Last updated at: (Beijing Time) Sunday, May 25, 2003

China's Diaoyu Islands Sovereignty is Undeniable

The Diaoyu Islands are only eight uninhabited rocks in the vast East China Sea - many would scarcely call them islands. Yet, they have been at the heart of a long-standing sovereignty dispute between China and Japan as both claim them as part of their territory.


The Diaoyu Islands are only eight uninhabited rocks in the vast East China Sea - many would scarcely call them islands. Yet, they have been at the heart of a long-standing sovereignty dispute between China and Japan as both claim them as part of their territory.

No matter what they are named, the Diaoyu Islands, as the Chinese refer to them, or the Senkaku islands, according to Japan, one thing is clear: China has indubitable sovereignty over them.

However, turning a blind eye to this indisputable fact, Japan stubbornly persists with its sovereignty claim.

According to Japanese media, showing their "determination" to safeguard their claimed sovereignty, seven members of a right-wing group left Tokyo under the cover of darkness last Wednesday and attempted to land on the Diaoyu Islands. They were foiled due to bad weather.

This is just one of a string of activities by right-wing groups over the past decades, which have aroused strong protests from China.

Apparently, such activities are largely attributed to and encouraged by the attitude of the Japanese Government.

Zhang Biqing, a researcher with the Institute of International Studies of the Ministry of Foreign Affairs, said Japan threw in all of its cards to claim sovereignty of islands because of their resources.

Rich oil reserves were discovered in the continental shelf beneath the East China Sea, more particularly around the Diaoyu Islands, in the late 1960s. The waters around the isles are also especially rich fishing grounds.

During the 1970s, for the sake of regional stability and the normalization of bilateral relations, both China and Japan agreed to shelve the territorial dispute.

But the Japanese side failed to keep its pledge and violated from time to time its agreement with China.

Several serious outbursts have occurred over the past decades, when Japan has attempted to create an impression that it has sovereignty over the islands.

In January, the Japanese Government leased three of the eight Diaoyu Islands from a "private owner" at the annual rate of 22 million yen (US$183,500).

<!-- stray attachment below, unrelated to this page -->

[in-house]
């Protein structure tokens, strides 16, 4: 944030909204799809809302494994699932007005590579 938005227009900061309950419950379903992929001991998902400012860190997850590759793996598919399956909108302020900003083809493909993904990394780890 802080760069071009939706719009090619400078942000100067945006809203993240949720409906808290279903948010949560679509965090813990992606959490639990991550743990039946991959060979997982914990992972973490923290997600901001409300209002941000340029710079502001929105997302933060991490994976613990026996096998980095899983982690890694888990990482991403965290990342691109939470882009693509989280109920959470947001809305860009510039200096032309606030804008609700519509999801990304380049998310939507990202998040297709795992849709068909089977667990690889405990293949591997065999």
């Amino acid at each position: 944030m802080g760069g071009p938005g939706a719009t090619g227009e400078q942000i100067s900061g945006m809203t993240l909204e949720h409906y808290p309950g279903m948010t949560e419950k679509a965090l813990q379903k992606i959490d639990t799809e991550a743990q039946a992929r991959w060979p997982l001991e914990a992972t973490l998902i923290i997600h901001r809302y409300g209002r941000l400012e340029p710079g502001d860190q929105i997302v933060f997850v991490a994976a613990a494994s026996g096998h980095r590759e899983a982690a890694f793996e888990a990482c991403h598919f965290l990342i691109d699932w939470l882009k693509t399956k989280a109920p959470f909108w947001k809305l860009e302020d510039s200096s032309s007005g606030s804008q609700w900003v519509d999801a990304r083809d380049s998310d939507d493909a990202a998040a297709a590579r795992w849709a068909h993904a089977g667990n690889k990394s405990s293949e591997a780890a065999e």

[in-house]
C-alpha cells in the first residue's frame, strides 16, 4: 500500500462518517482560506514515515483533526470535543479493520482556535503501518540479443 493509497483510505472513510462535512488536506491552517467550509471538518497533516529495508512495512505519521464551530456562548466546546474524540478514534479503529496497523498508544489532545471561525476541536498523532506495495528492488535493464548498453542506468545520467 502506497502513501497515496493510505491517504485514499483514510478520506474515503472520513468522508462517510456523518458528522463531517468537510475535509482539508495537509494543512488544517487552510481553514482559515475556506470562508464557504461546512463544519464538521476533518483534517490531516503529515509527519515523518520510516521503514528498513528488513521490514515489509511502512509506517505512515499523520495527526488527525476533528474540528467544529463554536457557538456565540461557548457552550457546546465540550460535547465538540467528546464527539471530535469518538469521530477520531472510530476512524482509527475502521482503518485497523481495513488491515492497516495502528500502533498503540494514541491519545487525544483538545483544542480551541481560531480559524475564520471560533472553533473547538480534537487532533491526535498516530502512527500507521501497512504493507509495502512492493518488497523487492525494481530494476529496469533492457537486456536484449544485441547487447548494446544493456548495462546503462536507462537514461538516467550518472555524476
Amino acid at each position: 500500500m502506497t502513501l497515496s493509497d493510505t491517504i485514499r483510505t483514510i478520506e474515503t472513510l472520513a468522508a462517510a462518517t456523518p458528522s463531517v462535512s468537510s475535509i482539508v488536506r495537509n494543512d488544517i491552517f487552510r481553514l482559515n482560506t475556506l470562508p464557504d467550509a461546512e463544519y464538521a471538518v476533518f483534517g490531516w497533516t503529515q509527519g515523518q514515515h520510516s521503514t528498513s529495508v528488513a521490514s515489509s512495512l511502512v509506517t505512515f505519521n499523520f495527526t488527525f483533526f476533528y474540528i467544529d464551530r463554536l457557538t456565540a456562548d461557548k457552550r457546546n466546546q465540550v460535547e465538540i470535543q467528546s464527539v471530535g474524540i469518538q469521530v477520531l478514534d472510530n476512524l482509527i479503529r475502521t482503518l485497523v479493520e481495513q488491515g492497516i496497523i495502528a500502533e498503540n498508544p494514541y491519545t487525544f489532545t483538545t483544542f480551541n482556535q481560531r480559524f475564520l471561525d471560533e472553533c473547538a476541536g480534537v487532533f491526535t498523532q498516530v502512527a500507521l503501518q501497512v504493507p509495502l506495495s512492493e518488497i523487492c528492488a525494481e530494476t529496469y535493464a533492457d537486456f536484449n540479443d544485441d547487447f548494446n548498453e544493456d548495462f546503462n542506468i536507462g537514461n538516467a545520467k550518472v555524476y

By leasing the isles, the Japanese Government attempted to strengthen its position in the territorial dispute.

Zhong Anxi, a research fellow with the Institute of Modern History Studies at the Chinese Academy of Social Sciences, noted: "From whatever point of view, geography, history or law, the Diaoyu Islands belong to China."

Scattered 102 nautical miles northeast of Taiwan's Chilung and 230 nautical miles both east of Fuzhou and west of Okinawa, the Diaoyu Islands are geographically closer to China than Japan.

Japan's claim for the islands is based on their inclusion in the Ryukyu island chain, which includes Okinawa.

However, according to He Yu, a researcher with the Institute of Qing History Studies at the Renmin University of China, "lying within the 200-metre isobath, the Diaoyu Islands, at the eastern edge of the East China Sea, are part of the Chinese geologic continental shelf. They are clearly separated from the Japanese Ryukyu islands by the 2,270-metre-deep Okinawa Trough."

Moreover, Zhong pointed out: "According to international laws, in principle, the sovereignty of territories owned by nobody belong to those who first discover, name and administrate them."

From the viewpoint of history and law, China's sovereignty over the Diaoyu Islands can be dated back to the early 15th century when the Ming Dynasty (1368-1644) reigned supreme.

The local scholars are of the opinion that the Chinese discovered and named the islands much earlier than the Japanese.

The name "Diaoyutai" first appeared in 1403 in the Chinese book "Shun Feng Xiang Song (Voyage with the Tail Wind)." It recorded the names of the islands that the Chinese had passed during their voyage from Fujian to Ryukyu, an independent kingdom up until its annexation by Japan during the late 19th century.